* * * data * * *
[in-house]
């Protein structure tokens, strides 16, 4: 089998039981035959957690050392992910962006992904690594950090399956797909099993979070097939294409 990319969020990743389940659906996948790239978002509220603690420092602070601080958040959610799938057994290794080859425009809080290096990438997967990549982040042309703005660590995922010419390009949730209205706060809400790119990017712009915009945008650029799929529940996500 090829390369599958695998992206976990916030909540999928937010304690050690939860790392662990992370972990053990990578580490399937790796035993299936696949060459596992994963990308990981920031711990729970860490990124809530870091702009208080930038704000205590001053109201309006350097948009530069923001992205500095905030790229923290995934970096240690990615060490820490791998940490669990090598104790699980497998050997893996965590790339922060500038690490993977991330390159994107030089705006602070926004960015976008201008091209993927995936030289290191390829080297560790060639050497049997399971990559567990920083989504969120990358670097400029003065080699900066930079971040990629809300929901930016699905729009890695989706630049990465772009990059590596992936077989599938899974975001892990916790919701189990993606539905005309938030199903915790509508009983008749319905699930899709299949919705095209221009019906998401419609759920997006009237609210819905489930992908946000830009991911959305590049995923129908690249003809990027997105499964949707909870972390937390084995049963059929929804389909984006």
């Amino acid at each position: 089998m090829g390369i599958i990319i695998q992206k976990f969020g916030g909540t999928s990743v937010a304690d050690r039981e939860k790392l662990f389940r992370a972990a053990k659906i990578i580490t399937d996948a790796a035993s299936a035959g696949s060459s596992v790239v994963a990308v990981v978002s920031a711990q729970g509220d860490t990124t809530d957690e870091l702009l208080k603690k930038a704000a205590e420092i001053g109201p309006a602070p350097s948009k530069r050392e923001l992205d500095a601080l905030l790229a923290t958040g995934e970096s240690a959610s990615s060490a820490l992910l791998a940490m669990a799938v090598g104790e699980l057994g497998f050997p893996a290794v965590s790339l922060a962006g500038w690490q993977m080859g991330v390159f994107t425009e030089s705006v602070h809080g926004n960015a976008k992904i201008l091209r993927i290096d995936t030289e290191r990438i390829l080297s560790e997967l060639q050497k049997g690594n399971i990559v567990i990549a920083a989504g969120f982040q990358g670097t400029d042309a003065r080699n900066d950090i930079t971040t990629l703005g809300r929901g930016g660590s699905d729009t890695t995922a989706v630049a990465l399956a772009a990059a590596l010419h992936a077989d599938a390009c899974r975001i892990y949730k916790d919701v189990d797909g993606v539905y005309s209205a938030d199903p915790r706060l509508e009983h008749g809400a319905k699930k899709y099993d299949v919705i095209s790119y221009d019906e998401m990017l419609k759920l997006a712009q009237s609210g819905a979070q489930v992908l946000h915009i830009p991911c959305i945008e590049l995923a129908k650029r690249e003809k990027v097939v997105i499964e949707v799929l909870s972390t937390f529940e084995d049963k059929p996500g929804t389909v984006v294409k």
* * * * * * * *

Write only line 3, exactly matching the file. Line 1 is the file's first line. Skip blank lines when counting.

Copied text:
């Amino acid at each position: 089998m090829g390369i599958i990319i695998q992206k976990f969020g916030g909540t999928s990743v937010a304690d050690r039981e939860k790392l662990f389940r992370a972990a053990k659906i990578i580490t399937d996948a790796a035993s299936a035959g696949s060459s596992v790239v994963a990308v990981v978002s920031a711990q729970g509220d860490t990124t809530d957690e870091l702009l208080k603690k930038a704000a205590e420092i001053g109201p309006a602070p350097s948009k530069r050392e923001l992205d500095a601080l905030l790229a923290t958040g995934e970096s240690a959610s990615s060490a820490l992910l791998a940490m669990a799938v090598g104790e699980l057994g497998f050997p893996a290794v965590s790339l922060a962006g500038w690490q993977m080859g991330v390159f994107t425009e030089s705006v602070h809080g926004n960015a976008k992904i201008l091209r993927i290096d995936t030289e290191r990438i390829l080297s560790e997967l060639q050497k049997g690594n399971i990559v567990i990549a920083a989504g969120f982040q990358g670097t400029d042309a003065r080699n900066d950090i930079t971040t990629l703005g809300r929901g930016g660590s699905d729009t890695t995922a989706v630049a990465l399956a772009a990059a590596l010419h992936a077989d599938a390009c899974r975001i892990y949730k916790d919701v189990d797909g993606v539905y005309s209205a938030d199903p915790r706060l509508e009983h008749g809400a319905k699930k899709y099993d299949v919705i095209s790119y221009d019906e998401m990017l419609k759920l997006a712009q009237s609210g819905a979070q489930v992908l946000h915009i830009p991911c959305i945008e590049l995923a129908k650029r690249e003809k990027v097939v997105i499964e949707v799929l909870s972390t937390f529940e084995d049963k059929p996500g929804t389909v984006v294409k």